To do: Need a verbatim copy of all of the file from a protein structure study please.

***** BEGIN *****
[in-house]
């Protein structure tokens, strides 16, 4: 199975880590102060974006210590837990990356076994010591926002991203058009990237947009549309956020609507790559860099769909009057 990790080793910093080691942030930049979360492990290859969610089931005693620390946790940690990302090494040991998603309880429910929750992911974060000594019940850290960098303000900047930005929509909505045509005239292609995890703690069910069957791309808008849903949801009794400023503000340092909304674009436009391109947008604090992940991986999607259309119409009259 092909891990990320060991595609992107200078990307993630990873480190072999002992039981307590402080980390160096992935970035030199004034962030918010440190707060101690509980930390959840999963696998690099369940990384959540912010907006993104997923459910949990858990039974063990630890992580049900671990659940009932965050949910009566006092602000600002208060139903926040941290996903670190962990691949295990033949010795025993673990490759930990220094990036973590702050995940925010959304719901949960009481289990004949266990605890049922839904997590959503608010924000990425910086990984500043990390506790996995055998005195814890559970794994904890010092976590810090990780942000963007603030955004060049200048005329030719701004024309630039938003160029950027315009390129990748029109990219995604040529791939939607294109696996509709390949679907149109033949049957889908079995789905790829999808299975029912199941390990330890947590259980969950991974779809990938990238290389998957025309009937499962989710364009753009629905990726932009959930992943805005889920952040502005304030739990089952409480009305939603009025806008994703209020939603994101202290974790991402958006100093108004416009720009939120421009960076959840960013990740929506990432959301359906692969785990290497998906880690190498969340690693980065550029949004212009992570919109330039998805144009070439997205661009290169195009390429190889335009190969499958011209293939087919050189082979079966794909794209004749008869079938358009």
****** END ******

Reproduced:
[in-house]
């Protein structure tokens, strides 16, 4: 199975880590102060974006210590837990990356076994010591926002991203058009990237947009549309956020609507790559860099769909009057 990790080793910093080691942030930049979360492990290859969610089931005693620390946790940690990302090494040991998603309880429910929750992911974060000594019940850290960098303000900047930005929509909505045509005239292609995890703690069910069957791309808008849903949801009794400023503000340092909304674009436009391109947008604090992940991986999607259309119409009259 092909891990990320060991595609992107200078990307993630990873480190072999002992039981307590402080980390160096992935970035030199004034962030918010440190707060101690509980930390959840999963696998690099369940990384959540912010907006993104997923459910949990858990039974063990630890992580049900671990659940009932965050949910009566006092602000600002208060139903926040941290996903670190962990691949295990033949010795025993673990490759930990220094990036973590702050995940925010959304719901949960009481289990004949266990605890049922839904997590959503608010924000990425910086990984500043990390506790996995055998005195814890559970794994904890010092976590810090990780942000963007603030955004060049200048005329030719701004024309630039938003160029950027315009390129990748029109990219995604040529791939939607294109696996509709390949679907149109033949049957889908079995789905790829999808299975029912199941390990330890947590259980969950991974779809990938990238290389998957025309009937499962989710364009753009629905990726932009959930992943805005889920952040502005304030739990089952409480009305939603009025806008994703209020939603994101202290974790991402958006100093108004416009720009939120421009960076959840960013990740929506990432959301359906692969785990290497998906880690190498969340690693980065550029949004212009992570919109330039998805144009070439997205661009290169195009390429190889335009190969499958011209293939087919050189082979079966794909794209004749008869079938358009």